Change still races through power lines

Transforming Electricity
May 19, 2000

Since the inception of public provision in the 1880s, the electricity supply industry (ESI) has assumed a central position in economic life. It was cosseted as an essential public utility. In many countries, it was seen as essential to maintain ownership in the public sector. In others, the ESI operated in the private sector with important rights such as monopoly geographical franchises to prohibit entry by other suppliers.

In this century, the industry's technological trajectory has been exhilarating and, at times, controversial. Power station thermal efficiencies of 10 per cent in 1900 have risen to nearly 40 per cent for coal, 55 per cent for combined-cycle gas turbines and perhaps 75-80 per cent for combined heat and power units. Plant size has risen many orders of magnitude, such that a single power plant can satisfy the demands of Manchester or Sheffield.

Electricity generation once depended on coal and water, but now a wider range of resources is deployed: oil, gas and renewable sources such as wind. The adoption of nuclear power from the 1950s was claimed to herald a bright future and placed the ESI at the heart of public policy-making. But that dream turned sour amid spiralling costs, failure to secure nuclear-waste disposal routes and concerns over public safety.

Change is nothing new to the ESI. Yet this lucid and visionary book by Walt Patterson argues that the global electricity industry is again on the threshold of profound change. He suggests that this stems in part from privatisation and market liberalisation. These developments stimulate competition, reduce labour forces, lower costs, provide new freedoms for fuel and equipment procurement, and give consumers choice of supplier.

Many electricity utilities now also offer gas in dual-fuel supply deals; and some are emerging into genuine multi-utilities through provision of water and telecommunications. New-entrant generators and suppliers are disturbing long-established relationships - even the UK's Trades Union Congress now has a subsidiary supplier. Though the ESI was traditionally based on municipal or national boundaries, liberalisation of electricity markets has encouraged mergers, takeovers and the emergence of global players in electricity. Equally profound changes stem from the growing environmental pressures on the ESI, which accounts for some one-third of global energy use and is a major source of environmental impacts. Acid rain, global warming, visual intrusion from power stations and transmission lines, ash disposal and nuclear-fuel reprocessing highlight the breadth of these impacts. Yet, at the point of use, electricity is clean and highly controllable. An ever-wider range of end-use applications has underpinned continued growth of electricity demand and transformed lifestyles. But growing demand and tougher environmental constraints are not easily reconciled.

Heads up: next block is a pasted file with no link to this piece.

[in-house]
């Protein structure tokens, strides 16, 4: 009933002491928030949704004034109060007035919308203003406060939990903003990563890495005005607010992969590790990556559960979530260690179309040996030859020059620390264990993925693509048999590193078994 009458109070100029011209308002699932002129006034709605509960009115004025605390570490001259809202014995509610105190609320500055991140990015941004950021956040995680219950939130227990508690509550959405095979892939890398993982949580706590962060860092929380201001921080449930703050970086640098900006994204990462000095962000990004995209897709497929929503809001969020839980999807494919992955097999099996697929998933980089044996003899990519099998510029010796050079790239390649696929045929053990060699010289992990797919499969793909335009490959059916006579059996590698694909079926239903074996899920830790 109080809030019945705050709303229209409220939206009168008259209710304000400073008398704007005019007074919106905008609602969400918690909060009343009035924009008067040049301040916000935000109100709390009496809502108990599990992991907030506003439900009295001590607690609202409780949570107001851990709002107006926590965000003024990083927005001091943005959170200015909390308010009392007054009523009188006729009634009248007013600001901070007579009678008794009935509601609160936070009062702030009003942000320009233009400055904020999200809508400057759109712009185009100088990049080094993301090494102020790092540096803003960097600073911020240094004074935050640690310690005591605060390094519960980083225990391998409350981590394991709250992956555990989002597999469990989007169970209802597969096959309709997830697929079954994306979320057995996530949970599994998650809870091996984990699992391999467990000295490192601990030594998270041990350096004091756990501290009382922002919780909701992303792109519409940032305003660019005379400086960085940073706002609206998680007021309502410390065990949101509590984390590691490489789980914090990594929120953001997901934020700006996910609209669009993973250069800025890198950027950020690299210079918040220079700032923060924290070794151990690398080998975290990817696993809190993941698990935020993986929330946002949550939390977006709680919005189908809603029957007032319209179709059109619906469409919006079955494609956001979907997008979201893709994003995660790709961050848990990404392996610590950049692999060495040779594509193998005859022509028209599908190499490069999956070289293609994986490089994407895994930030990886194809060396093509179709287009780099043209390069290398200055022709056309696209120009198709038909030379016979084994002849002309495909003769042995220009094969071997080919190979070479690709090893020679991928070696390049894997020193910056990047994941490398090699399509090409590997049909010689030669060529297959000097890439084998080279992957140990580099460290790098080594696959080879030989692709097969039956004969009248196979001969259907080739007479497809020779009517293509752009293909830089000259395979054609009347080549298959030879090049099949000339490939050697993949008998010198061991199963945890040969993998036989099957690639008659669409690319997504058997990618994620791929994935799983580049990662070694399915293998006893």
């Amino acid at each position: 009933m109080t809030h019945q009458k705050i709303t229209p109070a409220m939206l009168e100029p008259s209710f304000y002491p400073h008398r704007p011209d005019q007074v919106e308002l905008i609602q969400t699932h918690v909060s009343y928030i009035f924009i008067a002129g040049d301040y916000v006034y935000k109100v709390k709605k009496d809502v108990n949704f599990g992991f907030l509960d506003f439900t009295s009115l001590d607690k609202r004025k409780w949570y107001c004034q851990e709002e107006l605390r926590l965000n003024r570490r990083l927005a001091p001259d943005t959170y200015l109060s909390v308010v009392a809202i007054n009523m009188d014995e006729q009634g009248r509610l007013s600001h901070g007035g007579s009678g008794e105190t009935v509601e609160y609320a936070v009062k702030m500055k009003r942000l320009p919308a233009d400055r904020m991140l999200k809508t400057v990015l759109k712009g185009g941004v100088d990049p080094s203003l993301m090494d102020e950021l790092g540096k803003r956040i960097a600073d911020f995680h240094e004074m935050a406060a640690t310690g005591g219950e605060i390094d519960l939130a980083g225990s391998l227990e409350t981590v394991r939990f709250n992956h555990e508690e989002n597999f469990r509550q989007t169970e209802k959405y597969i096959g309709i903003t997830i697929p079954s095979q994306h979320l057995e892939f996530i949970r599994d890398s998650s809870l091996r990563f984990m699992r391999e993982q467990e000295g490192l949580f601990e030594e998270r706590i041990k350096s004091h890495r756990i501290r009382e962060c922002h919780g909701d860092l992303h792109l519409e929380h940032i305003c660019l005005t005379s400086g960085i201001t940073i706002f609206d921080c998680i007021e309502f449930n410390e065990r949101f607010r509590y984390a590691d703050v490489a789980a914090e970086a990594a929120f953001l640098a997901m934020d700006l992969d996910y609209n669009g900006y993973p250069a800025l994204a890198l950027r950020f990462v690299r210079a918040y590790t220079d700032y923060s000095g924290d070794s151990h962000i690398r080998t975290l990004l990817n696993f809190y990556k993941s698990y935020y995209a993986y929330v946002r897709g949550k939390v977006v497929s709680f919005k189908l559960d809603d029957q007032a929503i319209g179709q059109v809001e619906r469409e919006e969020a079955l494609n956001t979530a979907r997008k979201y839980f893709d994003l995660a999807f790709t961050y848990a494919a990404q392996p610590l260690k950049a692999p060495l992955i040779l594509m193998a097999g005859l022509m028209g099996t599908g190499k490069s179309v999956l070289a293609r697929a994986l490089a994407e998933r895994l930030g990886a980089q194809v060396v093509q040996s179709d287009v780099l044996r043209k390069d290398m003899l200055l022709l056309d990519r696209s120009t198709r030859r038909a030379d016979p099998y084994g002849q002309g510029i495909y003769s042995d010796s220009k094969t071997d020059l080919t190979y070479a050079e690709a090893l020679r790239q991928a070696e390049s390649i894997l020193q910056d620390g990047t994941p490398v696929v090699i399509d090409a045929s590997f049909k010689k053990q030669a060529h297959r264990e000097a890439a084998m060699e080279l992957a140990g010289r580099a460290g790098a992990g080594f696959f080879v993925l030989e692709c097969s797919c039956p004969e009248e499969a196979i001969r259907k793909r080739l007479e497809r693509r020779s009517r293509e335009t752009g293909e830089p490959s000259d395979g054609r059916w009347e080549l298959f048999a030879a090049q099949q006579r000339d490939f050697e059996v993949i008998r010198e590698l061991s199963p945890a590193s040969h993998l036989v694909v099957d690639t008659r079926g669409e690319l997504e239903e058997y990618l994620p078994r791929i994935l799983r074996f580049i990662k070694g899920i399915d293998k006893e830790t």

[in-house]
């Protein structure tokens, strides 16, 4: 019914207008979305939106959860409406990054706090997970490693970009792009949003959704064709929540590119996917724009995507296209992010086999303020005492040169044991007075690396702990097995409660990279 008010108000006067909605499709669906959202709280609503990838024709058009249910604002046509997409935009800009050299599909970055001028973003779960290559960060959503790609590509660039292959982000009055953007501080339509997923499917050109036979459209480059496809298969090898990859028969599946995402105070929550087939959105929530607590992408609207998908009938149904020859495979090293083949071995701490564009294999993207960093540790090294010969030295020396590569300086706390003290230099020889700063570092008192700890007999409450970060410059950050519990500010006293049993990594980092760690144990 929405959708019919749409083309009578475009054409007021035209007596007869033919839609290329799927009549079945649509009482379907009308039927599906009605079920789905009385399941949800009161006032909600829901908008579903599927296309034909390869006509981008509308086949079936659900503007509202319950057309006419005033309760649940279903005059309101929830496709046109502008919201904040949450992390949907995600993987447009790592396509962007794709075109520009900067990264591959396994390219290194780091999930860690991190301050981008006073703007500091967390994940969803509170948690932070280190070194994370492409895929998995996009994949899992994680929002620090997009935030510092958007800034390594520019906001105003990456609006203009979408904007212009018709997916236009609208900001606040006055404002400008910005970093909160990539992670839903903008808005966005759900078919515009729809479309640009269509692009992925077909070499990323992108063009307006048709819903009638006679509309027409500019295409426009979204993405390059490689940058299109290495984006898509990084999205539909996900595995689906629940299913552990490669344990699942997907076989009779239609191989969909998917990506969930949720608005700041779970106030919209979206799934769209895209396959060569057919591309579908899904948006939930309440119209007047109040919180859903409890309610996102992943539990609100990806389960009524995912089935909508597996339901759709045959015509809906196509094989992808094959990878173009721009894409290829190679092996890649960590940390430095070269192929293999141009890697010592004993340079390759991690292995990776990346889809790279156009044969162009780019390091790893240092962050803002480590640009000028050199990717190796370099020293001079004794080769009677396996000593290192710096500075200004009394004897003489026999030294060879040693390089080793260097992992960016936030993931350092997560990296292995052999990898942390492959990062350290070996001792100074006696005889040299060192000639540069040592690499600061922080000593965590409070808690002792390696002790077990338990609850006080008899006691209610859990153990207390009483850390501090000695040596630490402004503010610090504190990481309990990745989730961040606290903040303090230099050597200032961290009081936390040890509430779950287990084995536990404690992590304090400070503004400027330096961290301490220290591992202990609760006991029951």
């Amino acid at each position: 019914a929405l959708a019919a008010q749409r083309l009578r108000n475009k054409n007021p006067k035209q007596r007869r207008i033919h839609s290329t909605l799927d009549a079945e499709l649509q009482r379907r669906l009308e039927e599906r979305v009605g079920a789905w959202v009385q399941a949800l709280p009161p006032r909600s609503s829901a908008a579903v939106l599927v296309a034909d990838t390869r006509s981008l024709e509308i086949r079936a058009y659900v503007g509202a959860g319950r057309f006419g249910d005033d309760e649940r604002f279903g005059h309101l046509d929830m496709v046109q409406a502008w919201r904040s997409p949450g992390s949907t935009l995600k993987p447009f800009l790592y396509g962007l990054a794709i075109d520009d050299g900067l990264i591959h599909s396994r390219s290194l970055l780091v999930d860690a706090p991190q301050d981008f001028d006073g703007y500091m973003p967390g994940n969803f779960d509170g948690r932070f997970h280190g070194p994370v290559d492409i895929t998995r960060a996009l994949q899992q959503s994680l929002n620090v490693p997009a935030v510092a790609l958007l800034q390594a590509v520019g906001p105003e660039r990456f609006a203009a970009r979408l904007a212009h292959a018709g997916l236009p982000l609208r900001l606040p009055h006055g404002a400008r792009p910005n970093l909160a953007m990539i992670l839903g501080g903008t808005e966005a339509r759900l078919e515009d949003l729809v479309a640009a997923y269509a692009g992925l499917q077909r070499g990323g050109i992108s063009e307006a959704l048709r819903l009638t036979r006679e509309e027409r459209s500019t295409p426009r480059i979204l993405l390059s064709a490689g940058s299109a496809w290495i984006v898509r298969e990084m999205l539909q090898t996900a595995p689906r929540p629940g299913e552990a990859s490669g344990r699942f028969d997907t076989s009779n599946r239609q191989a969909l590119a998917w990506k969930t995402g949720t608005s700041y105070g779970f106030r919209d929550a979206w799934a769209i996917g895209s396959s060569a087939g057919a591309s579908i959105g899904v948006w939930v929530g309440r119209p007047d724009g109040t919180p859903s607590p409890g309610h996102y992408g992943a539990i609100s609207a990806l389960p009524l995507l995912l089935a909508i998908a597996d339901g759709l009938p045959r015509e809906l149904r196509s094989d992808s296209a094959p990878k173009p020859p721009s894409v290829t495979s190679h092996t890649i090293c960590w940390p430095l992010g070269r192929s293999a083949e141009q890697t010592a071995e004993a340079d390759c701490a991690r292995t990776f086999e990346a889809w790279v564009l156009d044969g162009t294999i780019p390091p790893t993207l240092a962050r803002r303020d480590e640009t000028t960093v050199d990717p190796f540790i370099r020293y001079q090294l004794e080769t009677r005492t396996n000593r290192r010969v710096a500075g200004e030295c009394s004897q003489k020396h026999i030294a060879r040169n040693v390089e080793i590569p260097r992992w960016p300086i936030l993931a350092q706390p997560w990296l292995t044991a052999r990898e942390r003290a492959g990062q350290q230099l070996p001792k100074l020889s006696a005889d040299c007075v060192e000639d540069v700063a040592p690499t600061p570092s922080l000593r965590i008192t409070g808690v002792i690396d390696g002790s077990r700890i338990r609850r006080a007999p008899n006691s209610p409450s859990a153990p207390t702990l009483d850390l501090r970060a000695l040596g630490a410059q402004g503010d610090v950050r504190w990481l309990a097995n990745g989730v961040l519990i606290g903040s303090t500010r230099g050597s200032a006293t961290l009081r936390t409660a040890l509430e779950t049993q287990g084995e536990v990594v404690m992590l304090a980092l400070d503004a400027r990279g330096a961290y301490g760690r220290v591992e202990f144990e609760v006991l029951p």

The nuclear industry argues that it is well positioned to contribute as nuclear stations emit no carbon dioxide. However, even discounting concerns over public safety, this industry has found it most difficult to prosper. In the past, huge cost overruns from delayed nuclear-plant construction could be passed on to captive consumers shackled by geographical franchises. In addition, nuclear power could count on strong governmental support. In liberalised markets, neither applies. Shareholders, not consumers, bear market risks; and governments, keen to secure a level playing field in liberalised markets, cannot be seen to favour one option over another.

For the future, Patterson foresees a reversal of these ever-larger, centralised electricity supply systems, while acknowledging that rivalry between these old and new orders will be intense. He anticipates continued technological development in favour of much smaller units, as part of decentralised networks located nearer final consumers. There is no need to pick technological winners as the range of attractive technologies is wide.All have smaller unit sizes; are less "lumpy" in terms of their capital requirements; and are experiencing rapid, cost-reducing technological change.

Neither is technological change limited to electricity supply. The efficiency of end-use technologies is rising. In these ways, the ESI could contribute to sustainable development.

Aimed at both lay and specialist readers, Patterson's book is grounded in his impressive understanding of trends in the global industry. It makes compelling reading, contains many powerful insights and is an essential reference in this field.

John Chesshire is a member of the SPRU energy programme, University of Sussex.

Transforming Electricity

Author - Walt Patterson
ISBN - 1 85383 346 0 and 341 X
Publisher - Earthscan
Price - £35.00 and £12.99
Pages - 203

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